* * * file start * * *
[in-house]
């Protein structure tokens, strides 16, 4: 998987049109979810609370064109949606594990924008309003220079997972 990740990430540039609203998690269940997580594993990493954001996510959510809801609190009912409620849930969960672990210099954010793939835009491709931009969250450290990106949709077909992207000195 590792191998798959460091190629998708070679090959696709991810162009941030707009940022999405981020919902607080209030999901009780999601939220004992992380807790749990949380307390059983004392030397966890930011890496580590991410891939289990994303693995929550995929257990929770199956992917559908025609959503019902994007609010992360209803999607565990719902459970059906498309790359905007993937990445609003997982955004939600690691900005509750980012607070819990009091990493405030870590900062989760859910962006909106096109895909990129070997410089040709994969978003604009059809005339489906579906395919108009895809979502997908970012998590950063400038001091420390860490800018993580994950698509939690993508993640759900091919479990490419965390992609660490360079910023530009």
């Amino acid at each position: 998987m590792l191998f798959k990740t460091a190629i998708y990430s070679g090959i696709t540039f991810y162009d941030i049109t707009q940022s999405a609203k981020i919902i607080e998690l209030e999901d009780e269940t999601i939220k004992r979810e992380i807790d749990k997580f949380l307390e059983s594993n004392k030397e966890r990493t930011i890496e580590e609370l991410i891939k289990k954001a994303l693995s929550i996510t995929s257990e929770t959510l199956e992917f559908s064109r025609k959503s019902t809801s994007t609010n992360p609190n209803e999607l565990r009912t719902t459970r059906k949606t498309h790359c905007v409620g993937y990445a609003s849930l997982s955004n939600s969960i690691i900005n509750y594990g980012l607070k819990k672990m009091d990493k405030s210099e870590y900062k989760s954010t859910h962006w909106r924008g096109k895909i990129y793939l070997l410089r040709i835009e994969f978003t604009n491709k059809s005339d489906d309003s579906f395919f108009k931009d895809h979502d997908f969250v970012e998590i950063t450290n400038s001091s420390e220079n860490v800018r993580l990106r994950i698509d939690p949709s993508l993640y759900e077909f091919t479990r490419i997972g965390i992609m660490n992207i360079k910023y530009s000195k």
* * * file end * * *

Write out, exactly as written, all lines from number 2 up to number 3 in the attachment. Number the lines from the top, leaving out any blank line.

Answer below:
């Protein structure tokens, strides 16, 4: 998987049109979810609370064109949606594990924008309003220079997972 990740990430540039609203998690269940997580594993990493954001996510959510809801609190009912409620849930969960672990210099954010793939835009491709931009969250450290990106949709077909992207000195 590792191998798959460091190629998708070679090959696709991810162009941030707009940022999405981020919902607080209030999901009780999601939220004992992380807790749990949380307390059983004392030397966890930011890496580590991410891939289990994303693995929550995929257990929770199956992917559908025609959503019902994007609010992360209803999607565990719902459970059906498309790359905007993937990445609003997982955004939600690691900005509750980012607070819990009091990493405030870590900062989760859910962006909106096109895909990129070997410089040709994969978003604009059809005339489906579906395919108009895809979502997908970012998590950063400038001091420390860490800018993580994950698509939690993508993640759900091919479990490419965390992609660490360079910023530009």
């Amino acid at each position: 998987m590792l191998f798959k990740t460091a190629i998708y990430s070679g090959i696709t540039f991810y162009d941030i049109t707009q940022s999405a609203k981020i919902i607080e998690l209030e999901d009780e269940t999601i939220k004992r979810e992380i807790d749990k997580f949380l307390e059983s594993n004392k030397e966890r990493t930011i890496e580590e609370l991410i891939k289990k954001a994303l693995s929550i996510t995929s257990e929770t959510l199956e992917f559908s064109r025609k959503s019902t809801s994007t609010n992360p609190n209803e999607l565990r009912t719902t459970r059906k949606t498309h790359c905007v409620g993937y990445a609003s849930l997982s955004n939600s969960i690691i900005n509750y594990g980012l607070k819990k672990m009091d990493k405030s210099e870590y900062k989760s954010t859910h962006w909106r924008g096109k895909i990129y793939l070997l410089r040709i835009e994969f978003t604009n491709k059809s005339d489906d309003s579906f395919f108009k931009d895809h979502d997908f969250v970012e998590i950063t450290n400038s001091s420390e220079n860490v800018r993580l990106r994950i698509d939690p949709s993508l993640y759900e077909f091919t479990r490419i997972g965390i992609m660490n992207i360079k910023y530009s000195k």